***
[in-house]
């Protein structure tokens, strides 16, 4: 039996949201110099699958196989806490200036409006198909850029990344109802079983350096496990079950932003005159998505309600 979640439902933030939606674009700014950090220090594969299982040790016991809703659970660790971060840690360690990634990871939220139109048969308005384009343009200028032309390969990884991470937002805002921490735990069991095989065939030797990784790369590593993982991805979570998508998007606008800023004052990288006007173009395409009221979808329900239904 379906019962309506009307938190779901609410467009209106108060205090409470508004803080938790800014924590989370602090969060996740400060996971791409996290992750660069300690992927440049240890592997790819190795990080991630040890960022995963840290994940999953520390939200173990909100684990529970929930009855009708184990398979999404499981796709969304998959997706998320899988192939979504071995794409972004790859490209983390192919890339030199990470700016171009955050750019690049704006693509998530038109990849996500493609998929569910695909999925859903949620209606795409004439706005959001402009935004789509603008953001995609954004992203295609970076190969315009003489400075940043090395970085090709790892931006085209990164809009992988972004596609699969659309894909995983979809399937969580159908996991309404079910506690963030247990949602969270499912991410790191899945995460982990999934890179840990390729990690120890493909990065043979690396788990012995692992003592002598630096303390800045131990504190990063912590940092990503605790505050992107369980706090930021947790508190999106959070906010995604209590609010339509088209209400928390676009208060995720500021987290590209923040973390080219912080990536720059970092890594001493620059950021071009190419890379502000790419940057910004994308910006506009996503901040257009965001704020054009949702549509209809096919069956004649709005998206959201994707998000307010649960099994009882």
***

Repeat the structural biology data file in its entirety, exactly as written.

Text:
[in-house]
């Protein structure tokens, strides 16, 4: 039996949201110099699958196989806490200036409006198909850029990344109802079983350096496990079950932003005159998505309600 979640439902933030939606674009700014950090220090594969299982040790016991809703659970660790971060840690360690990634990871939220139109048969308005384009343009200028032309390969990884991470937002805002921490735990069991095989065939030797990784790369590593993982991805979570998508998007606008800023004052990288006007173009395409009221979808329900239904 379906019962309506009307938190779901609410467009209106108060205090409470508004803080938790800014924590989370602090969060996740400060996971791409996290992750660069300690992927440049240890592997790819190795990080991630040890960022995963840290994940999953520390939200173990909100684990529970929930009855009708184990398979999404499981796709969304998959997706998320899988192939979504071995794409972004790859490209983390192919890339030199990470700016171009955050750019690049704006693509998530038109990849996500493609998929569910695909999925859903949620209606795409004439706005959001402009935004789509603008953001995609954004992203295609970076190969315009003489400075940043090395970085090709790892931006085209990164809009992988972004596609699969659309894909995983979809399937969580159908996991309404079910506690963030247990949602969270499912991410790191899945995460982990999934890179840990390729990690120890493909990065043979690396788990012995692992003592002598630096303390800045131990504190990063912590940092990503605790505050992107369980706090930021947790508190999106959070906010995604209590609010339509088209209400928390676009208060995720500021987290590209923040973390080219912080990536720059970092890594001493620059950021071009190419890379502000790419940057910004994308910006506009996503901040257009965001704020054009949702549509209809096919069956004649709005998206959201994707998000307010649960099994009882």